Someone has reportedly siphoned personal information on 30,000 or more US Department of Defense workers.
According to anonymous sources at the Pentagon in Washington DC, an unnamed individual was able to access department travel records earlier this year, and would have been able to log employees' submitted personal information – such as names, dates of birth, and credit card numbers.
A US military spokesperson was not available to confirm or comment on the claims.
Both military and civilian workers are believed to have been caught up in the theft, and current estimates sit at roughly 30,000 people having their records exposed to miscreants, with that number set to climb as the investigation continues.
The data theft is said to have occurred not within the Pentagon itself, but rather with a third-party vendor it uses to book travel. The vendor was not identified.
"It’s important to understand that this was a breach of a single commercial vendor that provided service to a very small percentage of the total population," a DoD official was quoted as telling Associated Press. "The department is continuing to assess the risk of harm and will ensure notifications are made to affected personnel."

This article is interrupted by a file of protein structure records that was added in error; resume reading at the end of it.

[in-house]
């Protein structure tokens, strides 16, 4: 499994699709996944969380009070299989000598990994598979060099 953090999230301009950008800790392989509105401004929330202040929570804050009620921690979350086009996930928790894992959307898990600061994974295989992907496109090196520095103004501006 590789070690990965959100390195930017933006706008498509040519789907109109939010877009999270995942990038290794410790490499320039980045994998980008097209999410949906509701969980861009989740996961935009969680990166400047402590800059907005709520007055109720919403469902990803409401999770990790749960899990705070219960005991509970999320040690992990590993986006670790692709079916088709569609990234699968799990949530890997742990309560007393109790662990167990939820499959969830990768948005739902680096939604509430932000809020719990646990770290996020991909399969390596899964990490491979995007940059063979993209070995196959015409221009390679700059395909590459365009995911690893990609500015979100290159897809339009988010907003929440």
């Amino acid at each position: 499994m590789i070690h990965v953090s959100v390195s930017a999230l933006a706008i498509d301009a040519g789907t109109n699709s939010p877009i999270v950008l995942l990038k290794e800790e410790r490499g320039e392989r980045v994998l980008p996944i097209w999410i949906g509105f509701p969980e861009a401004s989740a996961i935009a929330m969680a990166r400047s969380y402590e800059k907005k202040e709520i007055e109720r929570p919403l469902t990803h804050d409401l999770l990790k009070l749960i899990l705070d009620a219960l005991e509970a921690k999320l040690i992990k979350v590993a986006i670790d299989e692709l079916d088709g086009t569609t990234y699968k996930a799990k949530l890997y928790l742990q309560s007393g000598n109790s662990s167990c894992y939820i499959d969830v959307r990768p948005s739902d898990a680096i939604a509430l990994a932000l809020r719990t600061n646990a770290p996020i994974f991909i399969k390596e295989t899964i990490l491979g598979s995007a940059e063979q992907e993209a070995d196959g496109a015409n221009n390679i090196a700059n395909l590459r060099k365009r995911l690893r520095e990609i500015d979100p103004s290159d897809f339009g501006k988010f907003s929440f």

Word of the data spill comes as the DoD is looking to kick off a major reorganization of its IT operations with the awarding of the 10-year $10bn JEDI contract program. Cloud vendors are being asked to put together proposals that would see a single vendor get the task of creating a new cloud system to handle operations for the entire department.
That an outside vendor would be tangled up in the theft of personally sensitive information just as the Pentagon looks to offload the bulk of its agency and employee data to another third party with JEDI is not a particularly good look.
Still, a mere 30,000 personnel records would actually be huge improvement from the government's worst data fumble, the 20 million-plus records stolen by Chinese hackers in the 2015 OPM mega-hack. ®